SUMMING UP.

From this rapid review of the prophecies of Daniel we are taught, in clear and unmistakable terms, that there were to be four great empires, which were to arise and follow each other in quick and rapid succession, viz.; the Chaldean, the Medopersian, the Macedonian, and the Roman; and out of the Roman would arise a strange and mysterious persecuting power, diverse and unlike any other, and continue 1,260 years. And also, out of the four kingdoms into which the Macedonian empire would be divided, another power of great fierceness would arise, which would trample under foot the holy city, and defile the sanctuary; and, measuring from the rise of that kingdom, would continue to the end of the 2,300 years.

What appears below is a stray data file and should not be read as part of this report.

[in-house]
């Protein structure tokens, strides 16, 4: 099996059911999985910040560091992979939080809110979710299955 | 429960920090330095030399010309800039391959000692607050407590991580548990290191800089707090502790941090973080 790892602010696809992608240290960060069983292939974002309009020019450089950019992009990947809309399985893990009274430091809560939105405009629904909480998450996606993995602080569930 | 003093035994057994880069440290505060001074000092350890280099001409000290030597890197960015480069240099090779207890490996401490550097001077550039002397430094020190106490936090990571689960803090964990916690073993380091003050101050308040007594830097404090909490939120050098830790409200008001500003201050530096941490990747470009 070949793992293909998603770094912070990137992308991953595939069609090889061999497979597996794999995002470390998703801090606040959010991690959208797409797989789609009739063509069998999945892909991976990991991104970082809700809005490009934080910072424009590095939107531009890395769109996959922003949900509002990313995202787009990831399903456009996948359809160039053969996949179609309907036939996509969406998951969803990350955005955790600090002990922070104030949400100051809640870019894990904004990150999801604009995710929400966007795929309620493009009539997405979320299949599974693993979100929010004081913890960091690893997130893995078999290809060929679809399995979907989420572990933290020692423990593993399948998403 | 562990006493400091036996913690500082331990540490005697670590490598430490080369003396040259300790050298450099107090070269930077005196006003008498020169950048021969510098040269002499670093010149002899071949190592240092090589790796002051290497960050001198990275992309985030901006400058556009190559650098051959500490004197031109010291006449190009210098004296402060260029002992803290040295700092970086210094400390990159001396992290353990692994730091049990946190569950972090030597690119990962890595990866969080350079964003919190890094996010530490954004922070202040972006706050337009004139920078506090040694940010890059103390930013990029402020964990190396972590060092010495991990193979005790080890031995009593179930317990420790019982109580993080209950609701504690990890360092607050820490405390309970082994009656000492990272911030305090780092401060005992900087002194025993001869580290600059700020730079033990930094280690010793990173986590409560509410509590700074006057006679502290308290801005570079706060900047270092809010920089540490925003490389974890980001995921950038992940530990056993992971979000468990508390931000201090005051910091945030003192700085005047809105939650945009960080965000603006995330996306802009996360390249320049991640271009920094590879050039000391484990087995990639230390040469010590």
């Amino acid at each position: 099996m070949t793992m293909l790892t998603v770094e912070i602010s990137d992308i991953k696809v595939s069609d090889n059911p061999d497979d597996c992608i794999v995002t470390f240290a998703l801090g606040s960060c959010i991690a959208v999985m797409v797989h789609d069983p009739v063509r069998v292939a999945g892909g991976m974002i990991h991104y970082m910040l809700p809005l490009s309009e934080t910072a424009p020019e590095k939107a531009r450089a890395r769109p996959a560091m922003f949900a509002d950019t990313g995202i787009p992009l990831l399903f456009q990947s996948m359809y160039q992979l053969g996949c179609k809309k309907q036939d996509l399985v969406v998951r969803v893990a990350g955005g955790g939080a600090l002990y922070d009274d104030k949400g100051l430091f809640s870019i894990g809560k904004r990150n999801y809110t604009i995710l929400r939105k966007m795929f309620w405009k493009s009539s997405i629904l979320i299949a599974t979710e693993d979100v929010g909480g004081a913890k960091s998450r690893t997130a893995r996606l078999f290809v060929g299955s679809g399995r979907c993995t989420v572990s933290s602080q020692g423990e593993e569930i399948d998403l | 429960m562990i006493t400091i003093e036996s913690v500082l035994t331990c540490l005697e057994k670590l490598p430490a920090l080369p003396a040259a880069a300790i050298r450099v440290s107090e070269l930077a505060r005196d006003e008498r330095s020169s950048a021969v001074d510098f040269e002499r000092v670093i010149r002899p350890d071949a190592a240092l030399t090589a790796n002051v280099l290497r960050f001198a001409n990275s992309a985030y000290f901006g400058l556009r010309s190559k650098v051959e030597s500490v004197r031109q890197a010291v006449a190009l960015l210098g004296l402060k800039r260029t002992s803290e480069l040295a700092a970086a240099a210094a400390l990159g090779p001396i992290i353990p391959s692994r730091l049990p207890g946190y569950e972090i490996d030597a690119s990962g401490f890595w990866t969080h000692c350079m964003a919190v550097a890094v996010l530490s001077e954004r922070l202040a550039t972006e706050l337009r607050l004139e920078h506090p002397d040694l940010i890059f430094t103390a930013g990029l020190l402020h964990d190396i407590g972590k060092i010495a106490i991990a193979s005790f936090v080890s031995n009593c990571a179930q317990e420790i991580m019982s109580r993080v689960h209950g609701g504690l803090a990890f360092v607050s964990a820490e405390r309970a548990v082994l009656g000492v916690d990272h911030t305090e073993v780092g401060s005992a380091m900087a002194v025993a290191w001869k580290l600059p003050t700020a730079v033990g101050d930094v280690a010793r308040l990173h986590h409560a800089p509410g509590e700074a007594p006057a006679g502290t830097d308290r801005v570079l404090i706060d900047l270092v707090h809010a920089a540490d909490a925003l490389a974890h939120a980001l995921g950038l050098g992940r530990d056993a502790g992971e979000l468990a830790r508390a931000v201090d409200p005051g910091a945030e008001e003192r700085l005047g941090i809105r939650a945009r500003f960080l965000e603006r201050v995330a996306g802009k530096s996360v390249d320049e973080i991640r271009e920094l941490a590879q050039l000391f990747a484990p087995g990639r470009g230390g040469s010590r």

On turning to history to see what kings of the above description, if any, arose at these two periods, we find two, and only two, and these precisely meeting the demands of the case, viz.: the Papacy and the Mohammedan delusion. They both arose at the very time and place indicated. The one arose out of the Macedonian, and the other out of the Roman Empire. The one out of the four kingdoms into which the former, and the other out of the ten kingdoms into which the latter was to be divided. The time, therefore, for their appearing has long since gone by; for these four great empires have successively arisen and passed off the stage,- the sanctuary been in desolation for centuries; so the kingdom of Christ for a long time set up. If they be not the kings intended, then there is absolutely nothing else to fill the place. Nor yet can the prophecies concerning them ever be fulfilled, unless the past history should be repeated, and there yet arise another set of great empires, the exact counterpart of the first, the one to be divided into four, and the other into ten parts. In other words, that there be another Macedonian, and another Roman empire, and Jerusalem rebuilt, and the services of the sanctuary re-established, and all to be again destroyed and defiled, a thing wholly unreasonable. We need never expect history to repeat itself after this fashion. Neither is there any necessity for such a repetition. Nor yet do these prophecies, which in their mighty sweep reach the very end of time, give a single hint as to any other great nations yet to arise, but rather give us to understand that the time is forever past for any other great universal empire, save the kingdom of Christ, which is yet to cover the whole earth, superseding all others. Indeed, the history is already so complete that even Papists themselves do not hesitate to admit the general application. In their English Bible, edited by Dr. Challonier, and with the endorsement of Bishop Hughes and his associates, and intended for, and in use among the common people, we find the following candid admissions: That the four great beasts are the Chaldean, Persian, Grecian, and Roman empires; that the ten horns are the ten kingdoms among which the fourth beast shall be parceled; and that the little horn is “commonly understood of Antichrist.” (See note, p. 697.) This seems to us a most remarkable and fatal admission on their part. For, admit that the four beasts are the four great empires above mentioned; admit that the ten horns were the ten kingdoms arising out of the ten was the Antichrist, and the identity of Rome with Antichrist is at once established. The claim of the Papists that he is yet to come is clearly untenable; for how come out of one of the ten kingdoms, and overcome three of them, when those kingdoms have long since ceased to exist? The plea is further refuted by the declaration of the Apostle Paul, that he had already commenced to work in his day. (II Thessalonians ii. 7, 8) And that as soon as he that hindered—that is, the Roman government, which then held the sway—was removed, the Man of Sin would be revealed and take his place.[3] According to Paul, the place to look for the Man of Sin is behind, and not before. Why, then, be looking for him in the future, when he had already begun to work in Paul’s day? And why still be looking for these two kings, the one of strange and the other of fierce countenance, when the time so clearly and definitely fixed for their appearance, has so long been past? And have they not been sufficiently fierce and sanguinary, and shed blood enough, and defiled the sanctuary enough, to entitle them to the distinctive appellation, that we should be looking yet for others? Furthermore, how account for the silence of the scriptures concerning these if they be not the ones intended? Why such emphasis given Assyria and Egypt of old, and nothing said about these strange and mysterious enemies of the church? We submit, if prophecy be the future of the church’s history, would it not be passing strange, yea even a marvel, that two such antagonizing forces should exist for so long a time, the one in the very bosom of the church, and the other on its nearest confines, like the Canaanites within, and the Philistines without, Israel of old, and for so many long centuries waging a merciless warfare against the saints, and persistently resisting the onward march of the kingdom of Christ, and yet no mention made of them, and not even a hint given, by any sacred writer, concerning their rise and appearance?